Known as the Murchison meteorite it belonged to a group of meteorites rich in organic compounds.
The meteorite belonged to something called a CM group (carbonaceous chondrites) which meant it experienced extensive alterations by water-rich fluids on its parent body before falling to Earth. Parent body. Are you hearing this? Water rich fluids.....parent body. This means it came from a planet like ours. Shocked? I was. But wait, it gets even better.

Like certain other meteors it contained the basic components of life building chemicals known as amino acids. A complex mixture of alkanes was isolated as well. In 2010, we studied the meteorite again, and used spectroscopy this time,  identifying 70 amino acids, for a potential of over 50,000 more unique molecular compositions. This leaves the possibilities that millions of distinct organic compounds exist just in this one fragment from space. But don't get bored yet. It all means something very profound.

Later into the study the report found that these amino acids, were racemic and therefore formed in a natural manner because it's terrestrial proteins were all of the L-configurations.  The L or (left) configuration - also known as chirality, is a mystifying biological event, where amino acids, the little building blocks of life tend to build in a left hand way and not right. The mirror-image asymmetry of life is one of the biggest mysteries in biology, but it also happens to be how life is built here on Earth. And all of these little proteins and amino acids are what creates DNA and essentially what we are made of as well. It is not clear why nature elects a particular chirality, yet there are some organisms here that are symmetrical like flowers or the fivefold symmetry of a jellyfish. We are a part of this chemical make-up as well. Think about it. Humans beings are built with symmetry - for instance, our right hand to our left hand, and our right leg to our left.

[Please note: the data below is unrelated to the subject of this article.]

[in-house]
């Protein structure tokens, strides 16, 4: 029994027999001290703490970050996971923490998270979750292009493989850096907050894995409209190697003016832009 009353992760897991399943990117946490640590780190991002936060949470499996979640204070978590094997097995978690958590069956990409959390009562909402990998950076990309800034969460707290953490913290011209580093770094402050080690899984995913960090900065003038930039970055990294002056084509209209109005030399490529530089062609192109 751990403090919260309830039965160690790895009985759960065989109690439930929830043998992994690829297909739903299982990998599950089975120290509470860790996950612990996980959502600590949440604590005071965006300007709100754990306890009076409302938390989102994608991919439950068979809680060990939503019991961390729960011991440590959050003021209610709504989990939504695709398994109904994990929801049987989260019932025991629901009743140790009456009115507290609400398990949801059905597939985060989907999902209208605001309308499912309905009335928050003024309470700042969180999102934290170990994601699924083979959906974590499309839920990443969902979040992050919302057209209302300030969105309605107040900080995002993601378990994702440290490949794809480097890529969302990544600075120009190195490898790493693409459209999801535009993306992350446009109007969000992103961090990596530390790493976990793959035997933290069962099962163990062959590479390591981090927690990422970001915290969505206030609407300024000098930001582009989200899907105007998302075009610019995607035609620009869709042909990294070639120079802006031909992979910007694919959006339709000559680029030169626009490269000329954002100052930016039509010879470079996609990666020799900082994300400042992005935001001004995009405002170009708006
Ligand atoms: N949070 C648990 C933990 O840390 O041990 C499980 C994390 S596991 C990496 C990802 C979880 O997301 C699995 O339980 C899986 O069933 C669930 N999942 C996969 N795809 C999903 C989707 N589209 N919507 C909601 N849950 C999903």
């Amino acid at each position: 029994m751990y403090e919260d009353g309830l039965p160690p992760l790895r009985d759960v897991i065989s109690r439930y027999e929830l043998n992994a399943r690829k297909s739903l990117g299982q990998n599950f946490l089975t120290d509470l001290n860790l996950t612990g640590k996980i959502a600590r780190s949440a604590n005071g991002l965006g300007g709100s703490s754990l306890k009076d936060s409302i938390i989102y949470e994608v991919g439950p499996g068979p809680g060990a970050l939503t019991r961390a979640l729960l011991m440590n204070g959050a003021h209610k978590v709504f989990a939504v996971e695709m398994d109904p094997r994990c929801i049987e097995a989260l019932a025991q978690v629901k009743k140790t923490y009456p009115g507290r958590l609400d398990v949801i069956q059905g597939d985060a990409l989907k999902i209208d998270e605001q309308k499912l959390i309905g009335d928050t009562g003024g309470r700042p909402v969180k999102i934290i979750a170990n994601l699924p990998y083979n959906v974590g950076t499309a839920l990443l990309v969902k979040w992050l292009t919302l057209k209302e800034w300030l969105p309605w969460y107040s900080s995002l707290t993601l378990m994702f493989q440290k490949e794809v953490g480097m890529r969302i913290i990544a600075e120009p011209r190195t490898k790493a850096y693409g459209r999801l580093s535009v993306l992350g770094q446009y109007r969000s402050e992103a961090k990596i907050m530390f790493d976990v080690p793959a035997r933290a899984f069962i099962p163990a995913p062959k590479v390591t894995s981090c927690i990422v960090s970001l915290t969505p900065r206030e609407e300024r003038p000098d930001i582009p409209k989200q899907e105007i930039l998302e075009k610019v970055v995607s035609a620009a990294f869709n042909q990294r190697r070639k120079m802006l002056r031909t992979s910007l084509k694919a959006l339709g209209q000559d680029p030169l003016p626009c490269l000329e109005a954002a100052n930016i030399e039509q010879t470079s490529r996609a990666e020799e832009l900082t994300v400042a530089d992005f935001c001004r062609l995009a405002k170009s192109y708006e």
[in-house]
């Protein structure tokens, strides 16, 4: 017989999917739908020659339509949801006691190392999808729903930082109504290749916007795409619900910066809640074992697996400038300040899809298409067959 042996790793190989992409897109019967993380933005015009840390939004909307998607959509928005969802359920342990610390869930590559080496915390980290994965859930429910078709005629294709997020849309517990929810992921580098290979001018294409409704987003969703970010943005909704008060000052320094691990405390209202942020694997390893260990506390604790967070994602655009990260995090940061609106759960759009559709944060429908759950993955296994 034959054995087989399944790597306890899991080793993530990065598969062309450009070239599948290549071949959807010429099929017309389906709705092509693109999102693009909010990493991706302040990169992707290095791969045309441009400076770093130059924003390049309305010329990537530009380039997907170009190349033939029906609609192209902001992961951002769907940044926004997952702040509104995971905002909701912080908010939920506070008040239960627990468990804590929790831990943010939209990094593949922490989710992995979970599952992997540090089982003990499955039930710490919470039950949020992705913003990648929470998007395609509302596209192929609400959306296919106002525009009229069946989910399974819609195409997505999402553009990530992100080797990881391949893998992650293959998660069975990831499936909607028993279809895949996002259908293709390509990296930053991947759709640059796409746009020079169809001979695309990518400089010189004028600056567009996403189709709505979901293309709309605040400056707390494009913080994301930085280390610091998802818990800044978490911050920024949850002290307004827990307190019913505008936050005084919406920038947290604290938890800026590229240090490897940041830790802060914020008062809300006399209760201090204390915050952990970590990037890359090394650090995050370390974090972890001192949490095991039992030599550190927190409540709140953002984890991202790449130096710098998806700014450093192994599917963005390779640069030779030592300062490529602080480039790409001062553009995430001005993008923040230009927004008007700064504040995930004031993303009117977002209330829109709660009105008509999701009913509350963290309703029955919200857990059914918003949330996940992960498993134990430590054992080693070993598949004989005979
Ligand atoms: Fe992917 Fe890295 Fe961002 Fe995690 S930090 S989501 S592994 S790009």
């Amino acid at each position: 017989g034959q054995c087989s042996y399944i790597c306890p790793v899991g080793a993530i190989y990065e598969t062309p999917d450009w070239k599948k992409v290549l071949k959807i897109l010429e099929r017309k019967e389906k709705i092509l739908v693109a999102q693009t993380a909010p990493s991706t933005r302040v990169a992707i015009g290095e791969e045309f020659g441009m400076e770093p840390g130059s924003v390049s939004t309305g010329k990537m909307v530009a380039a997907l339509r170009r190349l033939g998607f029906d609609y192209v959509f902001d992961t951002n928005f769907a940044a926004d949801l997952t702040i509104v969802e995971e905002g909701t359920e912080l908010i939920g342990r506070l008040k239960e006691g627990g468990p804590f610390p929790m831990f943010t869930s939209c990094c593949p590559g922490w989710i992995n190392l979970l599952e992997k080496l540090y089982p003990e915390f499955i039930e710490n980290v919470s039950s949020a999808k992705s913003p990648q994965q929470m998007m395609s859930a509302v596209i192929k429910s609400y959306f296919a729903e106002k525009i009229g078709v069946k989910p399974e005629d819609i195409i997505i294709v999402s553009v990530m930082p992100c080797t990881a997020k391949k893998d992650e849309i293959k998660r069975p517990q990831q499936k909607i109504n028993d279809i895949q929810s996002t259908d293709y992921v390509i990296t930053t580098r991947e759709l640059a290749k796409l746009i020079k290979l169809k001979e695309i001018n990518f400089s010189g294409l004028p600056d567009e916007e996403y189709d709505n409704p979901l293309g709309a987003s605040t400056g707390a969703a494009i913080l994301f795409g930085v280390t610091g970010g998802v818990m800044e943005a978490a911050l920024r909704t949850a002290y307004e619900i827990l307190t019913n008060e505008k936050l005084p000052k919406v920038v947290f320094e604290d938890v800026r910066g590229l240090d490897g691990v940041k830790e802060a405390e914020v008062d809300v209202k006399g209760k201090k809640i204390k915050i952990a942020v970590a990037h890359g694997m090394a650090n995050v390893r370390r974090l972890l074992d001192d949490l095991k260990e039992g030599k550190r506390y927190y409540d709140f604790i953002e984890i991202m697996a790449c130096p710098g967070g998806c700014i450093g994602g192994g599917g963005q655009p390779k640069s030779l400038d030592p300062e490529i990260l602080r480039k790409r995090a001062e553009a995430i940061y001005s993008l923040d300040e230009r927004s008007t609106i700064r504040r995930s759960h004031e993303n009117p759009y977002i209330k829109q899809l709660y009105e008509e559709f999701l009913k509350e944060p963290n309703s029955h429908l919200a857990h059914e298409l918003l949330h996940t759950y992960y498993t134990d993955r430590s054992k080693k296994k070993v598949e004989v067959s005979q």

So this one little piece of rock from space, definitely made an impact. Lets just say a ripple, in how we understand the origins of life.  Chirality in nature, and evidence struck upon us in 1969, leaves a few questions open, and envisages life on Earth as an extraterrestrial origin. This crack in our biological mirror suggests there is a potential relationship between life from outer-space and life on Earth.  Could extraterrestrial meteors have brought a program with them, to make us, when they hit our planet long ago? The evidence to support the idea continues to beg the question. Also known as cosmic ancestry this is a alluring theory and one that continues to be debated alongside evolution based research. Evolution, gene regulation and how we became what we are is deeply connected to the idea that we are the result of materials sent from an unknown maker outside of our galaxy. Many scientists remain skeptical of this idea, while others look to the heavens to explain how this planet's biological bias first arose.  The only way we can know for sure, is to set up our very own lab capable of evolution on its own which has never been accomplished so far.

Maybe this information is familiar to you, but the idea of cosmic ancestry is being investigated heavily and with great interest around the world.  The debate continues but countless scientific papers and biological research are published that helps support the theory. I hope I didn't lose you in the science but interstellar life and panspermia hypothesis gets pretty darn interesting when experts consistently publish research supporting evidence that our genes were programed before they were deployed on Earth, leaving no opportunity for standard darwinian trail-and-error. As it turns out, the latest research seems to point out that gene conversion keeps silent and protected over long periods of time. The stuff we used to call "junk" lies uncorrupted and protected over many generations confirming fundamental predictions of cosmic ancestry that explains life is older than Earth. 

I recently came across an article that said science studies life like a book, looking at the ink and the paper the book is made upon, but sometimes misses the study of the author who wrote it. As a writer I was drawn to that analogy. But as far as cosmic origin, I tend to think we will eventually conclude we are indeed connected to the universe in ways we never imagined.

Where do new genes come from? Geneticists in China and Canada offer an answer in a recentreport, "De Novo Origin of Human Protein-Coding Genes)(19 November 2011 )

What's NEW in Cosmic Ancestry, Apr-Jun 2013. by Brig Klyce

The industrial melanism mutation in British peppered moths is atransposable element
Published online 01 June 2016